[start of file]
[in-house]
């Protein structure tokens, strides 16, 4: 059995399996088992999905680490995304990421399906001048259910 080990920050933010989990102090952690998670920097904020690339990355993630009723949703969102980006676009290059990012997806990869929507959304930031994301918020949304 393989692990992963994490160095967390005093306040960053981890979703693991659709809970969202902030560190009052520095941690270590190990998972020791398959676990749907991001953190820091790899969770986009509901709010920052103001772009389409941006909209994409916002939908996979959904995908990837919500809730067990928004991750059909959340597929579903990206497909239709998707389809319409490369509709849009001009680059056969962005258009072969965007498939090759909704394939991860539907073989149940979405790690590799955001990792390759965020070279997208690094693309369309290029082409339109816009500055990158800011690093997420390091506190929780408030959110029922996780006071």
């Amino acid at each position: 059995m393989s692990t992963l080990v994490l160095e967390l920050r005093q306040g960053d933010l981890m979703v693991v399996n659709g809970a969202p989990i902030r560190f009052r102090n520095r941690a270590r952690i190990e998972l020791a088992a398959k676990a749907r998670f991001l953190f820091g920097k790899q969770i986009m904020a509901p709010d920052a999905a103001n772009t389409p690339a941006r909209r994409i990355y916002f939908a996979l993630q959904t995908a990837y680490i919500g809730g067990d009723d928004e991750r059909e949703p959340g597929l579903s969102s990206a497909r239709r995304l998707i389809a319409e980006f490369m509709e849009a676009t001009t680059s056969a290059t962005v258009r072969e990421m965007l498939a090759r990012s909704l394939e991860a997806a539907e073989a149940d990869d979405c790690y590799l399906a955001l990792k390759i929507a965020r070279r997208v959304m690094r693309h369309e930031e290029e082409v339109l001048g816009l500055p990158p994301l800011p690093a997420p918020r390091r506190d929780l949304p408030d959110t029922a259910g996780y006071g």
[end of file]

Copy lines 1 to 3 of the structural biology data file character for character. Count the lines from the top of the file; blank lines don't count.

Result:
[in-house]
């Protein structure tokens, strides 16, 4: 059995399996088992999905680490995304990421399906001048259910 080990920050933010989990102090952690998670920097904020690339990355993630009723949703969102980006676009290059990012997806990869929507959304930031994301918020949304 393989692990992963994490160095967390005093306040960053981890979703693991659709809970969202902030560190009052520095941690270590190990998972020791398959676990749907991001953190820091790899969770986009509901709010920052103001772009389409941006909209994409916002939908996979959904995908990837919500809730067990928004991750059909959340597929579903990206497909239709998707389809319409490369509709849009001009680059056969962005258009072969965007498939090759909704394939991860539907073989149940979405790690590799955001990792390759965020070279997208690094693309369309290029082409339109816009500055990158800011690093997420390091506190929780408030959110029922996780006071």
């Amino acid at each position: 059995m393989s692990t992963l080990v994490l160095e967390l920050r005093q306040g960053d933010l981890m979703v693991v399996n659709g809970a969202p989990i902030r560190f009052r102090n520095r941690a270590r952690i190990e998972l020791a088992a398959k676990a749907r998670f991001l953190f820091g920097k790899q969770i986009m904020a509901p709010d920052a999905a103001n772009t389409p690339a941006r909209r994409i990355y916002f939908a996979l993630q959904t995908a990837y680490i919500g809730g067990d009723d928004e991750r059909e949703p959340g597929l579903s969102s990206a497909r239709r995304l998707i389809a319409e980006f490369m509709e849009a676009t001009t680059s056969a290059t962005v258009r072969e990421m965007l498939a090759r990012s909704l394939e991860a997806a539907e073989a149940d990869d979405c790690y590799l399906a955001l990792k390759i929507a965020r070279r997208v959304m690094r693309h369309e930031e290029e082409v339109l001048g816009l500055p990158p994301l800011p690093a997420p918020r390091r506190d929780l949304p408030d959110t029922a259910g996780y006071g």